The Pfizer executive told America's Newsroom host Dana Perino on Aug. 24: "Every time a [SARS-CoV-2] variant appears in the world, our scientists are getting their hands around it. [They] are researching to see if this variant can escape the protection of our vaccine. We haven't identified any yet, but we believe that it is likely that one day, one of them will emerge."
Bourla touted a company process that allowed scientists to develop a vaccine to address certain COVID-19 variants. "We have built a process that within 95 days from … [when] we identify a variant as a variant of concern, we will be able to have a vaccine tailor-made against [it]," he told Perino.
Bourla's Fox News appearance happened a day after the FDA fully approved its mRNA vaccine. In an Aug. 23 statement, Acting FDA Commissioner Dr. Janet Woodcock said: "While millions of people have already safely received COVID-19 vaccines, we recognize that for some, the FDA approval of a vaccine may now instill additional confidence to get vaccinated."
The full approval allowed Pfizer to advertise the Comirnaty vaccine, but Bourla clarified that marketing the COVID-19 shot is not a priority at this time. Instead, Pfizer focused on increasing vaccine supply to meet global demand and keep up with emerging variants. "I don't think right now for us, it's a priority to do anything different than what we do," Bourla said.
The Pfizer CEO was not the first one to warn of the possible emergence of vaccine-resistant strains. During a late July 2021 press conference, Centers for Disease Control and Prevention (CDC) Director Dr. Rochelle Walensky warned that SARS-CoV-2 could mutate and potentially evade existing vaccines.
"The big concern is that the next variant that might emerge, just a few mutations potentially away, could potentially evade our vaccines," she said. Walensky continued that the largest concern in public health and science was the number of mutations SARS-CoV-2 needs to undergo before it becomes "a very transmissible virus that has the potential to evade … vaccines in terms of … [protecting against] severe disease and death." (Related: Medical experts: Herd immunity IMPOSSIBLE with the delta variant circulating and vaccines breeding mutant strains.)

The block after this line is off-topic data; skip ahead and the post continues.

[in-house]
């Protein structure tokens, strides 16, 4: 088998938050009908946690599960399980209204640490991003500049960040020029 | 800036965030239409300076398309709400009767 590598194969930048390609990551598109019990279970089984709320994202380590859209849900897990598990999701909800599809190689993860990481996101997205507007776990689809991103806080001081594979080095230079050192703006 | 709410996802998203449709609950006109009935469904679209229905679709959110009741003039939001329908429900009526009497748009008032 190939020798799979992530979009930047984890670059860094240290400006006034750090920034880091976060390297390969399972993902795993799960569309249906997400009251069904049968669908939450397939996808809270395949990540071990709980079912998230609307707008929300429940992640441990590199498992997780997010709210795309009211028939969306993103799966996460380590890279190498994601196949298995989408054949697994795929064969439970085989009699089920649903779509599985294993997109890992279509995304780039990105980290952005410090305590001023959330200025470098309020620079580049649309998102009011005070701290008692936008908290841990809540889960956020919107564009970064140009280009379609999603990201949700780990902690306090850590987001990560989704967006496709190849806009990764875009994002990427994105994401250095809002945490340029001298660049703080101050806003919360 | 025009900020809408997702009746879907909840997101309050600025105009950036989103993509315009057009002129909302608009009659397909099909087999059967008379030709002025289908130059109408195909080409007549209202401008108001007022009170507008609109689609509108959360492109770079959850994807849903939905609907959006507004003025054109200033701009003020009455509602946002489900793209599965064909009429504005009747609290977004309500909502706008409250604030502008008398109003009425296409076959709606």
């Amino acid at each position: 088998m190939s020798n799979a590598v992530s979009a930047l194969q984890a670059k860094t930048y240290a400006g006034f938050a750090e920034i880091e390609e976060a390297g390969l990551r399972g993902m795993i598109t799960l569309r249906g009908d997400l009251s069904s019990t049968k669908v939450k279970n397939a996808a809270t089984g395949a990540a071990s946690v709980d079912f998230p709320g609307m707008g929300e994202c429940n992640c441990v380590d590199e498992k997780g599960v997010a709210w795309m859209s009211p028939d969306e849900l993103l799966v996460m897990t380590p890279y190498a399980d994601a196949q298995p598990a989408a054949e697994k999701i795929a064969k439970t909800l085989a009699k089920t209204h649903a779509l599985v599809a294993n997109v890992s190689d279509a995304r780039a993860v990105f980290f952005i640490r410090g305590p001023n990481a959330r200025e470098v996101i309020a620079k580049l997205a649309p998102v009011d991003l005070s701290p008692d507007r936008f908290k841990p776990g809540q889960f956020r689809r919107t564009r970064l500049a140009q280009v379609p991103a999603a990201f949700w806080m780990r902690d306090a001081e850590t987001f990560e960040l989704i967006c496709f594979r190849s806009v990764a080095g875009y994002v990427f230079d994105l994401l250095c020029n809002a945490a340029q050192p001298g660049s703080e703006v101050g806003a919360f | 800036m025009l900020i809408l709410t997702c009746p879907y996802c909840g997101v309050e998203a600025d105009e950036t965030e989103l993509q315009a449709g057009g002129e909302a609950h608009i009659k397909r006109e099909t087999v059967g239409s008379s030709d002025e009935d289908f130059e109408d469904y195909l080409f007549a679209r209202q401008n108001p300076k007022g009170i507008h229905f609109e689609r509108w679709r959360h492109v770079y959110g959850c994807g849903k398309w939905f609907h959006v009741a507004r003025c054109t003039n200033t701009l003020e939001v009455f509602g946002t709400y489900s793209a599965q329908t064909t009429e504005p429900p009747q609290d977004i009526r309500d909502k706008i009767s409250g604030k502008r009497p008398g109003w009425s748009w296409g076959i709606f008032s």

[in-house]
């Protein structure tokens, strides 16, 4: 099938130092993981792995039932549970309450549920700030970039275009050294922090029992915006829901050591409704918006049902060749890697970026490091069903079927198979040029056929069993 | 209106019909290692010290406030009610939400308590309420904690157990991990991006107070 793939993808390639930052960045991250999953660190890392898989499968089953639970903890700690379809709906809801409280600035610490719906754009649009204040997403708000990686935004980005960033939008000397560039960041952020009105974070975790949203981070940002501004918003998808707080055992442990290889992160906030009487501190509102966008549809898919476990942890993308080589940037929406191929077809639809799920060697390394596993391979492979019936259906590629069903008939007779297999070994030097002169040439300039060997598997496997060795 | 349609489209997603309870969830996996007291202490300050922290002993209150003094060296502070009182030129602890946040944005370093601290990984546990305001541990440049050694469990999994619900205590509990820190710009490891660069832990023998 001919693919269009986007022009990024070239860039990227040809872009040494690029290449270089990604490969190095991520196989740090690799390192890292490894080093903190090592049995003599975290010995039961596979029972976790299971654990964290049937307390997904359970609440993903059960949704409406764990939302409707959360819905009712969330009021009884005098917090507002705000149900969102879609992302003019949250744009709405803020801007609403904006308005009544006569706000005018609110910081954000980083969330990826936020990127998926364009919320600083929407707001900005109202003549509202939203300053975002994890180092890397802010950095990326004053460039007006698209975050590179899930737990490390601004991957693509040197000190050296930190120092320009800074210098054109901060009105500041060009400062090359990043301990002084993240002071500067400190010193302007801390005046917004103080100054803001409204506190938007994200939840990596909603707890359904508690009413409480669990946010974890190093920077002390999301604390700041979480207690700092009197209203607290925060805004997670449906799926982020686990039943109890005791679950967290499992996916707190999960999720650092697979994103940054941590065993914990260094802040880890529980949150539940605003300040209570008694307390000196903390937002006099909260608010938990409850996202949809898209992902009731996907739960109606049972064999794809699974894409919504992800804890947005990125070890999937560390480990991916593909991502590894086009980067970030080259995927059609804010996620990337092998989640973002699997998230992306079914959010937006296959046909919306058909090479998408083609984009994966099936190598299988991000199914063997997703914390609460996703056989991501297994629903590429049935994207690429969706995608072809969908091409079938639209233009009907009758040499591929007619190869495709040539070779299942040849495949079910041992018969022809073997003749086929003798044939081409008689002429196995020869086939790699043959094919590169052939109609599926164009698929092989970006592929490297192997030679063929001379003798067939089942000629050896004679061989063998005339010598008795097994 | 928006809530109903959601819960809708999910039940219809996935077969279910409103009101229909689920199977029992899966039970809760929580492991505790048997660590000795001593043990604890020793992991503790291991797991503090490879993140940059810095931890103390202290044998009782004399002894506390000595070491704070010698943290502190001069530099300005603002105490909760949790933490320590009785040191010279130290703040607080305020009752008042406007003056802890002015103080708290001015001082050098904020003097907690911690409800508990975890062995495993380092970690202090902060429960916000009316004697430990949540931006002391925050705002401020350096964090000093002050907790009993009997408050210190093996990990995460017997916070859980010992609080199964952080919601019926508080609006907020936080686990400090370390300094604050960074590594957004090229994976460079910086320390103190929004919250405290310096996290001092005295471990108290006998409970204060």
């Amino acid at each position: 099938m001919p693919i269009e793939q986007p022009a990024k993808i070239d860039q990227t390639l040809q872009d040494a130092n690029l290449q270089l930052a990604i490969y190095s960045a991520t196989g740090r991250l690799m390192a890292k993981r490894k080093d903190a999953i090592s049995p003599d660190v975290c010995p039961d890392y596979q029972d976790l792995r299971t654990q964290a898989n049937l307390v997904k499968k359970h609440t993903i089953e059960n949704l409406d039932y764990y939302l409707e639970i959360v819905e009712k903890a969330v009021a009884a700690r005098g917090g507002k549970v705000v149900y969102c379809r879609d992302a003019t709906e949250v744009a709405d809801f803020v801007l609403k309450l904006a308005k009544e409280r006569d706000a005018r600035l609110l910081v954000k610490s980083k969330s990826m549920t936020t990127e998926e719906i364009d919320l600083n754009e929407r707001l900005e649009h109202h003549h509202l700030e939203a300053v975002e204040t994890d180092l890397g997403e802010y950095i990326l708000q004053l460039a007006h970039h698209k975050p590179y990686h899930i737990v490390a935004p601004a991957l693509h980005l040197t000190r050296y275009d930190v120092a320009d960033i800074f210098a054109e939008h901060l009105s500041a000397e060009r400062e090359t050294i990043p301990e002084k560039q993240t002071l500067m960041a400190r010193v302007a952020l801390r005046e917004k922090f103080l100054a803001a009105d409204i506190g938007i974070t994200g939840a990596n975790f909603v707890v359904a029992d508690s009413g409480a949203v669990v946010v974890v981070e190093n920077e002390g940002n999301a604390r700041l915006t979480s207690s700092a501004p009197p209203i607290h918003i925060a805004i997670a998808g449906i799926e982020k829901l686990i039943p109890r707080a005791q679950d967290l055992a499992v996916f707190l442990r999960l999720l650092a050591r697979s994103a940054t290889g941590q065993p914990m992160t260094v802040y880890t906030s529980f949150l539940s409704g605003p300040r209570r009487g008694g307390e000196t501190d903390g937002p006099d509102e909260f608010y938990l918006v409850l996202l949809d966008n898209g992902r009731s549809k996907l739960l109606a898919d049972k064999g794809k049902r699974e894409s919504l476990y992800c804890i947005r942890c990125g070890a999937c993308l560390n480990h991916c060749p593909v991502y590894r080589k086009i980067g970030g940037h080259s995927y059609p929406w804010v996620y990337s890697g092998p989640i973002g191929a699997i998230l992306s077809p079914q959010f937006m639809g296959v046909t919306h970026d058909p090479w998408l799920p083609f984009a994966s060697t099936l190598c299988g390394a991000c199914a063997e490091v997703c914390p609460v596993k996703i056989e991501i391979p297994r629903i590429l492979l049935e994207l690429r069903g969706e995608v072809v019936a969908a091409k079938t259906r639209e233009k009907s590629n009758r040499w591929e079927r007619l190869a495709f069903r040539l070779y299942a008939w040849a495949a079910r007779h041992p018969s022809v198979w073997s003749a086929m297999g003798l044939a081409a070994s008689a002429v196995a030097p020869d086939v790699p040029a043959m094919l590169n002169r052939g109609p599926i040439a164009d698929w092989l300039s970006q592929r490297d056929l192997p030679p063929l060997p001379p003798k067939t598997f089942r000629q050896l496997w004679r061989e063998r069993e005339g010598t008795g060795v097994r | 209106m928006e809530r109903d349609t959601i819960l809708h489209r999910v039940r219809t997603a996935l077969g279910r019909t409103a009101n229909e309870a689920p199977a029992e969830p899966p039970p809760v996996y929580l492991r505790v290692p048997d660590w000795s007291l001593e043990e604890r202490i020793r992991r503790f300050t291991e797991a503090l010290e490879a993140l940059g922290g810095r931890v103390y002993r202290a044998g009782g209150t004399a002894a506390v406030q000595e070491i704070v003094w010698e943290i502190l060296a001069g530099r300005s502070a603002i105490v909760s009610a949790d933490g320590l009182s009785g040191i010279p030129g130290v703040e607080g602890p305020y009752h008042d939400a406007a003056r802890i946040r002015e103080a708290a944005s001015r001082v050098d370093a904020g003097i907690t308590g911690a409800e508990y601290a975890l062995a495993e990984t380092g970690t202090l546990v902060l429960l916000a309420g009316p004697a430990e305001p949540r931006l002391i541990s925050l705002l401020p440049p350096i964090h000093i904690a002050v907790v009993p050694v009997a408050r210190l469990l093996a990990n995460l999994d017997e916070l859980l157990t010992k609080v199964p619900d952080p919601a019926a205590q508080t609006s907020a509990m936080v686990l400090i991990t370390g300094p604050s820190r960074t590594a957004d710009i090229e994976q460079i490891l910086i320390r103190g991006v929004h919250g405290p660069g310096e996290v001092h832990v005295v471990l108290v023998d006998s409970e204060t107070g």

However, one doctor pointed out the role of vaccines and mass inoculation in the emergence of the B16172 delta variant and other SARS-CoV-2 strains that bypass vaccine-induced immunity. Dr. Peter McCullough of Baylor University Medical Center claimed that COVID-19 vaccines fueled the spread of vaccine-resistant strains during a July 22 interview.
McCullough mentioned the role of the Sinovac Biotech COVID-19 in the emergence of new SARS-CoV-2 strains in different countries. The vaccine made by the Chinese company was used by a number of developing countries for their mass inoculation programs.
"In the case of India, it was the use of the Sinovac vaccine that really promoted the emergence of the delta variant. [Now,] we're seeing Sinovac again being the stimulus for the emergence of the [C37] lambda variant out of Peru. So mass vaccination, as opposed to targeted vaccination, is in a sense creating the problem of this immune escape of the virus," McCullough said.
The expert continued: "What's going on is [that] the delta variant …has undergone antigenic [or] immune escape … and it's avoiding the antibodies of the vaccine and causing [COVID-19] illness in individuals. Fortunately, it's mild and it's more easily treated."
According to McCullough, the B16172 strain is just one strain in "a sequence of variance that … [arose] as a result of mass vaccination."
He ultimately warned: "The great fear is that the vaccinated will assume they are protected, when in fact they're not." (Related: Vaccinated people causing vaccine-resistant coronavirus strains to emerge: Study.)
McCullough cited examples from Israel and the U.K., in which a large percentage of individuals who contracted COVID-19 were vaccinated. He said that about 80 percent of COVID-19 cases in Israel involved vaccinated people, and 60 percent of hospitalized COVID-19 patients were fully vaccinated. Meanwhile, 75 percent of COVID-19 patients in the U.K. were vaccinated and 40 percent of those hospitalized for COVID-19 were fully vaccinated.
VaccineDamage.news has more stories about vaccine-resistant COVID-19 strains and the role of vaccines in their emergence.